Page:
The Optimist’s Handbook

I’m tempted to begin with an enumeration of all the things that drag my spirits down lately. We’re in the middle of the COVID-19 pandemic, no vaccine or cure has been developed yet, we’re still staying home and wearing masks to flatten the curve and make sure hospitals aren’t overwhelmed. And all that has taken a huge toll on the economy, which depends on people going out and spending money. Here in the U.S., as with everything else, it’s turned into a political thing. And the political thing in this country right now is like a vast sea of toxic sludge, a tarpit just under our feet trying to suck us down.

So it’s been hard to remain optimistic. But I’m determined to find my way back to my native optimism. Maybe this will be something I can post to help other people find their way out of the quagmire too.

1. Look for the helpers

This is a lesson from Mr. Rogers, who said that’s what his mother taught him: whenever there’s a disaster, look for the people who are trying to make things better. Right now, those people are everywhere. Researchers looking for vaccines and treatments, entertainers putting on free online performances to make staying at home easier, healthcare workers showing up every day, government and nonprofit and corporate workers getting money and supplies to people who need it, teachers reaching out to their students, not to mention all the people keeping the Internet running and doing the ordinary jobs like stocking grocery stores. When we all heard about shortages of PPE (personal protective equipment) for healthcare workers, videos immediately went up showing how to sew masks, fabric stores gave away free kits to make them with; schools and cities with 3-D printers geared up to make face shields and other equipment; and factories retooled from manufacturing cars to manufacturing PPE.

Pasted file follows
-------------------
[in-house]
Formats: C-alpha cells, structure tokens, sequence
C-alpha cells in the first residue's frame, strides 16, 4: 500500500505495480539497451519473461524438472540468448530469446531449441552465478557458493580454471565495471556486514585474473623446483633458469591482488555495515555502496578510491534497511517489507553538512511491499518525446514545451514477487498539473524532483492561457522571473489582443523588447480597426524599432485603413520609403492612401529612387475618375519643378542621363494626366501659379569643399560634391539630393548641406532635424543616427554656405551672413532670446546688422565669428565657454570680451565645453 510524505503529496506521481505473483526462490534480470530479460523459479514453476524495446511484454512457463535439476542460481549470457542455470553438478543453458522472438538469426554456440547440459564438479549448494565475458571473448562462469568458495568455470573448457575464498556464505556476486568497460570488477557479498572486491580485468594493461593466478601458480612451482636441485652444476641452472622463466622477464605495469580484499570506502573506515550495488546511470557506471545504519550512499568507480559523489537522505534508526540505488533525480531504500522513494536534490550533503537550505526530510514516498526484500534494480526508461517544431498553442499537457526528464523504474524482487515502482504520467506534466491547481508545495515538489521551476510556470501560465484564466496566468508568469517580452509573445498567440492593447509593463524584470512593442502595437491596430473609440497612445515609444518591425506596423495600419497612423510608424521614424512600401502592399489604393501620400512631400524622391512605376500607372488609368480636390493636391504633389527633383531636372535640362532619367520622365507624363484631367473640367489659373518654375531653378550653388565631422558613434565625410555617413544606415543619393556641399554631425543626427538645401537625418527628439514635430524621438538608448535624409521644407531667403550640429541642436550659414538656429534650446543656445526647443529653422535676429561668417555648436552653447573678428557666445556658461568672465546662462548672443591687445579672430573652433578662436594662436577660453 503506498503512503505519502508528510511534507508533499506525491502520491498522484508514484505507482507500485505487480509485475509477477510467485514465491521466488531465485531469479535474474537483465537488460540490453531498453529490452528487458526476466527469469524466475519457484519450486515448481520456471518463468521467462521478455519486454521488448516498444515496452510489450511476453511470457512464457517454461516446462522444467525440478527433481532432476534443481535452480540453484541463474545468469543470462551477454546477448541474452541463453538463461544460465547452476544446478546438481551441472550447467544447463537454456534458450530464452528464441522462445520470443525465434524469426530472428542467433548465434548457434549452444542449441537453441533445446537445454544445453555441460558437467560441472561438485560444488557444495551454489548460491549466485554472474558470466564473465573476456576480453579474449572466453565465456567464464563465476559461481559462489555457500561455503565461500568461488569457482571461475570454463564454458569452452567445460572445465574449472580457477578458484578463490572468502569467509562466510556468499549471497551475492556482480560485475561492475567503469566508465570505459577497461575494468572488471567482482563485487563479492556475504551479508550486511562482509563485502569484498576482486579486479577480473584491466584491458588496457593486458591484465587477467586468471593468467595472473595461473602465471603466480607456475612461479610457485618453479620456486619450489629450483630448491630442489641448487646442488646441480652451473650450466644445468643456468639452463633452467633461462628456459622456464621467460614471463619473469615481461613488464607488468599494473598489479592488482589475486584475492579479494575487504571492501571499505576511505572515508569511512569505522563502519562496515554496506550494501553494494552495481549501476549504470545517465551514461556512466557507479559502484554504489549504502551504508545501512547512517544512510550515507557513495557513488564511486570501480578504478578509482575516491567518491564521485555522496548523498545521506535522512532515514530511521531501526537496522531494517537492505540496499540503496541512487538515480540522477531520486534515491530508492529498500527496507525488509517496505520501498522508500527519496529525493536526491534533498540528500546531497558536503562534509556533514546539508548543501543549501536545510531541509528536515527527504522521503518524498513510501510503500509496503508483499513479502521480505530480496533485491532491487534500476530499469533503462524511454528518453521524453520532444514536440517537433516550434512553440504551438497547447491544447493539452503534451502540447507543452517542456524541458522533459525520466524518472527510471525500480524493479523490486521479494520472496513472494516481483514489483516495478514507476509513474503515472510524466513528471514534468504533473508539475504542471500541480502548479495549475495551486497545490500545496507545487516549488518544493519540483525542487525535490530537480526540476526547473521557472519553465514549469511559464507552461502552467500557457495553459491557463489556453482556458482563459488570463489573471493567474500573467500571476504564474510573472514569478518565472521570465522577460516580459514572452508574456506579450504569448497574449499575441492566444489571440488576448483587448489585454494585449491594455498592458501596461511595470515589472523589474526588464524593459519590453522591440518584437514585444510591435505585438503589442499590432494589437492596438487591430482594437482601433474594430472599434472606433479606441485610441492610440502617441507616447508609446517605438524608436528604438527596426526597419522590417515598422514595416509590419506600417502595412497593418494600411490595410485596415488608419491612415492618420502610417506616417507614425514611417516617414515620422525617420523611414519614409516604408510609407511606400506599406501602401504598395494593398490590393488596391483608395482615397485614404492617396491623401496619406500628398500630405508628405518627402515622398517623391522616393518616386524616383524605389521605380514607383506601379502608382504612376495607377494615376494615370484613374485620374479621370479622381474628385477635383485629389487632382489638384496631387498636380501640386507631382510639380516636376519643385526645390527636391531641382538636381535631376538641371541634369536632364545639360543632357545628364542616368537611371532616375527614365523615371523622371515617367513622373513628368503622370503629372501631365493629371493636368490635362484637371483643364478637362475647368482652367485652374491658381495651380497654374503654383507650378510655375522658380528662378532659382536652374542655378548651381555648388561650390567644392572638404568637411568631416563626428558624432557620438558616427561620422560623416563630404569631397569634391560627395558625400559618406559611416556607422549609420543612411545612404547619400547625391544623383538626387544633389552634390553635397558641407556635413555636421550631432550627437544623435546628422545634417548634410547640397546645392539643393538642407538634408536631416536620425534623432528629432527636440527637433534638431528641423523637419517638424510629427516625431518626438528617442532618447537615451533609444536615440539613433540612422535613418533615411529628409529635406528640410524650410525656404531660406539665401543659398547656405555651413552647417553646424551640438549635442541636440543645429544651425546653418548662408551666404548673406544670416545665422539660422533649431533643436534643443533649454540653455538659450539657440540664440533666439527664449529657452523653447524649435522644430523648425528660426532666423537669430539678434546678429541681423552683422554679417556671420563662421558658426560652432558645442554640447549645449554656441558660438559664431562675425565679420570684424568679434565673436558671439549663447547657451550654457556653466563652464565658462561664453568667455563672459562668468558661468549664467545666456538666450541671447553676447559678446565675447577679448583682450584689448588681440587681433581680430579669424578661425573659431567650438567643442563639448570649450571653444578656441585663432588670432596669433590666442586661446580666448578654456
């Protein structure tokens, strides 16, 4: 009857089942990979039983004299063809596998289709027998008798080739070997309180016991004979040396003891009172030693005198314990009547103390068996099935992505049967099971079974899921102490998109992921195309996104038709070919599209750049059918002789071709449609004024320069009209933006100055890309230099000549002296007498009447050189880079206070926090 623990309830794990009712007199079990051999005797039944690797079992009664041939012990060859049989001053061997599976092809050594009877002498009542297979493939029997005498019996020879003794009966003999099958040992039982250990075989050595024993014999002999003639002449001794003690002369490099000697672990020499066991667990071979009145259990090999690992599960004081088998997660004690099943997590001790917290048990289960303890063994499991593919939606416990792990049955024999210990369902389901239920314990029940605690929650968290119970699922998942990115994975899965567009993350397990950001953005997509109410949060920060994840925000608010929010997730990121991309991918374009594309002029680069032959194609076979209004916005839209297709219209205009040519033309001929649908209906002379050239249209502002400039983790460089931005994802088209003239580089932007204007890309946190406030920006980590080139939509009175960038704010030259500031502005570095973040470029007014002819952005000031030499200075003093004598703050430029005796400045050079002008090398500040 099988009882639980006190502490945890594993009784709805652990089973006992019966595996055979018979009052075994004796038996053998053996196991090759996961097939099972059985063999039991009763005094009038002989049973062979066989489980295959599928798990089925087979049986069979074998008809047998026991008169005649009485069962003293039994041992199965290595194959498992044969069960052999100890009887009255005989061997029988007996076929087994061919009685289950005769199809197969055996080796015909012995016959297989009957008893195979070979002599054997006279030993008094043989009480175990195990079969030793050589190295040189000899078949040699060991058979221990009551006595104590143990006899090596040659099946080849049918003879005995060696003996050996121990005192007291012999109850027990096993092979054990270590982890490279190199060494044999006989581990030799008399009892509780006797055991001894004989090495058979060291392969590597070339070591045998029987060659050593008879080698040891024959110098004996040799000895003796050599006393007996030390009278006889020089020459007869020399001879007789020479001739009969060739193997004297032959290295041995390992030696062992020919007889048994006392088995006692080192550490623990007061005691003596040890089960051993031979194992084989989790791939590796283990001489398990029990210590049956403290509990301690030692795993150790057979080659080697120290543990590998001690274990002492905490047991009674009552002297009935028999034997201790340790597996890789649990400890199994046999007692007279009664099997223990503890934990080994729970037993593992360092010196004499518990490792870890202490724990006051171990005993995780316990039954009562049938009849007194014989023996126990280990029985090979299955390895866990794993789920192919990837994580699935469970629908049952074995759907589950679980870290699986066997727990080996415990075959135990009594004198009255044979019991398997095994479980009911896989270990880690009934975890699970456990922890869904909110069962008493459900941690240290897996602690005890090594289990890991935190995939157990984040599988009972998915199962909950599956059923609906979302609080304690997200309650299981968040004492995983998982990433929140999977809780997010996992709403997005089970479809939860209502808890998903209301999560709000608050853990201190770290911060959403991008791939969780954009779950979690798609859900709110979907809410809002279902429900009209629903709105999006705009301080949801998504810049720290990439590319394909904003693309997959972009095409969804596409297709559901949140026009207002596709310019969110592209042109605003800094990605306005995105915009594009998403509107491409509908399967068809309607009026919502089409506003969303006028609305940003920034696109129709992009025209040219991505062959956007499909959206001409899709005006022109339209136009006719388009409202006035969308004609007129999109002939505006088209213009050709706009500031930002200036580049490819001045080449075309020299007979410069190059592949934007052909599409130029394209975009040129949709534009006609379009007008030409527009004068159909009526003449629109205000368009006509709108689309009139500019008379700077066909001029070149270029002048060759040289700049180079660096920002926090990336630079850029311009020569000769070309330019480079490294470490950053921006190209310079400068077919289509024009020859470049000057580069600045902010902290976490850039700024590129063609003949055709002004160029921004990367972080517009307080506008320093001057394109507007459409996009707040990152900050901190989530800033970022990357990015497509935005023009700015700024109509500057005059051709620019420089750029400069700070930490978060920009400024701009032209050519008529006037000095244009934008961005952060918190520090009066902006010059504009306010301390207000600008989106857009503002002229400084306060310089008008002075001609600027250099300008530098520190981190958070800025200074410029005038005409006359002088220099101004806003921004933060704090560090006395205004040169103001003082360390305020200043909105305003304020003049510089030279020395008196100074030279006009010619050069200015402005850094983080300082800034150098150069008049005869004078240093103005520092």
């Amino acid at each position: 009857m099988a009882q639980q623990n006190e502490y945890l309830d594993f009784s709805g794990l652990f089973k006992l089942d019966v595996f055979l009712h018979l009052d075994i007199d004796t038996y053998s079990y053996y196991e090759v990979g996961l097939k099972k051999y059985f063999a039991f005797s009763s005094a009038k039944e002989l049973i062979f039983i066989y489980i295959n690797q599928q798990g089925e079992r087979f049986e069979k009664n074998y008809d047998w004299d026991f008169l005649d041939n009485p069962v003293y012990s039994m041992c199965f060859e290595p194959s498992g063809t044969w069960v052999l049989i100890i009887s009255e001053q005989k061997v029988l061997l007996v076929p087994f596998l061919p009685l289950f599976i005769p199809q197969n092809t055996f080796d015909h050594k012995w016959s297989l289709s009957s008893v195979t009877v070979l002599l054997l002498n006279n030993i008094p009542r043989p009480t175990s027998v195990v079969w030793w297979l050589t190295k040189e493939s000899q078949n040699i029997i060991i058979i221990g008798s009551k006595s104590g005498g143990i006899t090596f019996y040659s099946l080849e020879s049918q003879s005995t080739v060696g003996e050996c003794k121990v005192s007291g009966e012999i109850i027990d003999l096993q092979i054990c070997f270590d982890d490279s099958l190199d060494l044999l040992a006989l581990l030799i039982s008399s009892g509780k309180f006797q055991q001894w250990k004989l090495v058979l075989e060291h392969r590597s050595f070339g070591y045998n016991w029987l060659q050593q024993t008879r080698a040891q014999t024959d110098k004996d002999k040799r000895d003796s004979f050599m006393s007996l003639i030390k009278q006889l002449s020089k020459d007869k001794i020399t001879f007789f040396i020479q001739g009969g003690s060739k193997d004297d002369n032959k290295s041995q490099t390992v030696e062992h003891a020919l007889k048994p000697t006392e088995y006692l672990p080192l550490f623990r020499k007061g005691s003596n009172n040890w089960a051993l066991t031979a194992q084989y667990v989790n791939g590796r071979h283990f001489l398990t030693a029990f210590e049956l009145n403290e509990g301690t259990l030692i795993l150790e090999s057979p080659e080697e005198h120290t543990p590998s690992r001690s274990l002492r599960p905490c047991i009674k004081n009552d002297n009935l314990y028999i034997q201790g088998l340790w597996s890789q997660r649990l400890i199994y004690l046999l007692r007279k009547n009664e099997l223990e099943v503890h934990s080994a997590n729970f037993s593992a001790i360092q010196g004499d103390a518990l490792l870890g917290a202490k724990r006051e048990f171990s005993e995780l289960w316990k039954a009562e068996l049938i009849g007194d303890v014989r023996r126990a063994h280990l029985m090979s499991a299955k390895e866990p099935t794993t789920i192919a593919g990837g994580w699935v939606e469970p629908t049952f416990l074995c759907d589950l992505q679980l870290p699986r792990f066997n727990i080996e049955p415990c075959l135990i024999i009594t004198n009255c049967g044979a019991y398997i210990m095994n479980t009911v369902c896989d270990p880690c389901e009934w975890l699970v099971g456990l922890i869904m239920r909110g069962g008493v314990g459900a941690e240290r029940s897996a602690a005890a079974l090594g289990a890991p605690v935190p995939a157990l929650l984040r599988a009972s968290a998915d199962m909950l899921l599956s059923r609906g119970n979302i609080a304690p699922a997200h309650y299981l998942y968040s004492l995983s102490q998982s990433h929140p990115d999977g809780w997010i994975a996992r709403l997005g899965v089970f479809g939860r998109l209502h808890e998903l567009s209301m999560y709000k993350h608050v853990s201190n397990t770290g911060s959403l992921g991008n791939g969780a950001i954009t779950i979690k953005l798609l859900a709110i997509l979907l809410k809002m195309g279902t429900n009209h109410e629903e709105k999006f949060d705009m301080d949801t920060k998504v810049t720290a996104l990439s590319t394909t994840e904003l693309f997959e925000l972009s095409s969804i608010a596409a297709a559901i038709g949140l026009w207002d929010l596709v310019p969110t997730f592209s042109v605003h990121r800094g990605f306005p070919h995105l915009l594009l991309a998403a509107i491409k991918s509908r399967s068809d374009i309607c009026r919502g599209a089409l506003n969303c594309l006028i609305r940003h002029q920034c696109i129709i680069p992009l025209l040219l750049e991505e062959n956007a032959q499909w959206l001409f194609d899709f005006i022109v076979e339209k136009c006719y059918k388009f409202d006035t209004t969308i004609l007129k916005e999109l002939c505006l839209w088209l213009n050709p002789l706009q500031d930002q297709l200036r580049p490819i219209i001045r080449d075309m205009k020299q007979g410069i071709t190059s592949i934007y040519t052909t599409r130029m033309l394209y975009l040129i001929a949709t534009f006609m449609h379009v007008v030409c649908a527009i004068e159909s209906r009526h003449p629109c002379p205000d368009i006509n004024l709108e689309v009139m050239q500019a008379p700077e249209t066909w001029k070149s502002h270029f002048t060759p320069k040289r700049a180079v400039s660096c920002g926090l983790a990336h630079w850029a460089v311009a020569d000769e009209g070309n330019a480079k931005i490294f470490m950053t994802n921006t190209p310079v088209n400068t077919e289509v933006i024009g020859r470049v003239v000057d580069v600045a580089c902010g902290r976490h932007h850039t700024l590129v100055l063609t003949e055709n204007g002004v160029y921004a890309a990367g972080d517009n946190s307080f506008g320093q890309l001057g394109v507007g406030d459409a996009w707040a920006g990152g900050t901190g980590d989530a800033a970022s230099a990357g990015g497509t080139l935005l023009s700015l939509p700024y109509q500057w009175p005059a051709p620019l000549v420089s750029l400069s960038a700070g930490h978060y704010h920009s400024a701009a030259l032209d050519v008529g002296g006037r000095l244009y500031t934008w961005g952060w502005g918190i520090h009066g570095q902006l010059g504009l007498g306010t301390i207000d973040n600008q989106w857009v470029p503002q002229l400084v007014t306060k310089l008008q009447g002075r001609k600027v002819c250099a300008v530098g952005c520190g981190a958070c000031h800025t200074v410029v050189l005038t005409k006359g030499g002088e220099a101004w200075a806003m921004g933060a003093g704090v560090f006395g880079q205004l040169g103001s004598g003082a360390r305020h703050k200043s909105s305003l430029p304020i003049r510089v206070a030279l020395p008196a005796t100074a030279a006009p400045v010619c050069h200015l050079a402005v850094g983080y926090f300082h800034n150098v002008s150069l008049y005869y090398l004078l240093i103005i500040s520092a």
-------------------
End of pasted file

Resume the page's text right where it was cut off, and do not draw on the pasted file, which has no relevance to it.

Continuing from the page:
2.  Look to the past

Getting a historical perspective can make the present seem less disastrous. It’s sort of like looking at those stock market charts that show trends over a hundred years or more—even though there are plenty of downturns, the overall trend is up. Steven Pinker’s books go into detail on many aspects of human progress, many ways life is better now than in the past. Reading history about terrible times in the past can put today’s events in perspective and might suggest how civilization can weather the storms and come out better than before.

For example—the Black Death killed off half the population of Europe, but in the aftermath the old feudal system died out. The U.S. Civil War killed over six hundred thousand people, but it ended legalized slavery in this country.

For a less lethal example, read Dickens, or Henry Mayhew’s London Characters and Crooks. We haven’t solved poverty or homelessness by any means, but we don’t have debtor’s prisons or a population who can only eat if they’ve been able to find and sell enough cigar ends, dogs’ dung, and other garbage to be able to buy a bit of oatmeal. 

3. Turn down the negative voices.

COVID or no, the news is always a downer. Always. If it bleeds, it leads, and all that. Conflict and disharmony, crime and malfeasance, doom, defeat, and despair. And it’s on all day all the time. Normal day-to-day living isn’t news; by definition the news is reporting on the unusual, the novel. You might see a story about the guy on the corner who’s making meth in his garage (yikes!) but all the rest of the people on the street who are just living their lives are never going to be in the news.